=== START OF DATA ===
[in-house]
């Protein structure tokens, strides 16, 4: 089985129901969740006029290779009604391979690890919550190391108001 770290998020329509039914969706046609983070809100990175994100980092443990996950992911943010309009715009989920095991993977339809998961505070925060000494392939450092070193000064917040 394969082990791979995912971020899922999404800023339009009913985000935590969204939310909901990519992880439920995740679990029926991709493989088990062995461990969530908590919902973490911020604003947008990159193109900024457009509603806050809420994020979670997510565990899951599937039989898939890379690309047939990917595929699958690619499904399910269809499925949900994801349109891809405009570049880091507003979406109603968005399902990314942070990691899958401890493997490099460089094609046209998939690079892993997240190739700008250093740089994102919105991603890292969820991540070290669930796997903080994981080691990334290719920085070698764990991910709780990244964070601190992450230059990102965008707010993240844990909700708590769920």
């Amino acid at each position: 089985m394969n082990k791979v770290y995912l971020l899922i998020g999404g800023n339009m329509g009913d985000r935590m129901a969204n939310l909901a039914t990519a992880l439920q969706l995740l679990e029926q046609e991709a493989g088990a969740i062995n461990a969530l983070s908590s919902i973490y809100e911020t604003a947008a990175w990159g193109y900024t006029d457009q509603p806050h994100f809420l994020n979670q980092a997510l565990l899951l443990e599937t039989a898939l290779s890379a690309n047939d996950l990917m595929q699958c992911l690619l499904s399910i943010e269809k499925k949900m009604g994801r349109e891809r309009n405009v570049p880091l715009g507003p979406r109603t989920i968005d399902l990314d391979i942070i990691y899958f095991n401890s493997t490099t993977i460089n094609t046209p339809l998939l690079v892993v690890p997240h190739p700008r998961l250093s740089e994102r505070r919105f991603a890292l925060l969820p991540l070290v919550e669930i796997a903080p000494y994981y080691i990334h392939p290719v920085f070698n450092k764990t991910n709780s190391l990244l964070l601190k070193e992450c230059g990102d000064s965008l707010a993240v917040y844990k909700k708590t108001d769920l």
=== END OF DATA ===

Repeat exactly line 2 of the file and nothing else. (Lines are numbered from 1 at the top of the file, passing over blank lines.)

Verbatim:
């Protein structure tokens, strides 16, 4: 089985129901969740006029290779009604391979690890919550190391108001 770290998020329509039914969706046609983070809100990175994100980092443990996950992911943010309009715009989920095991993977339809998961505070925060000494392939450092070193000064917040 394969082990791979995912971020899922999404800023339009009913985000935590969204939310909901990519992880439920995740679990029926991709493989088990062995461990969530908590919902973490911020604003947008990159193109900024457009509603806050809420994020979670997510565990899951599937039989898939890379690309047939990917595929699958690619499904399910269809499925949900994801349109891809405009570049880091507003979406109603968005399902990314942070990691899958401890493997490099460089094609046209998939690079892993997240190739700008250093740089994102919105991603890292969820991540070290669930796997903080994981080691990334290719920085070698764990991910709780990244964070601190992450230059990102965008707010993240844990909700708590769920």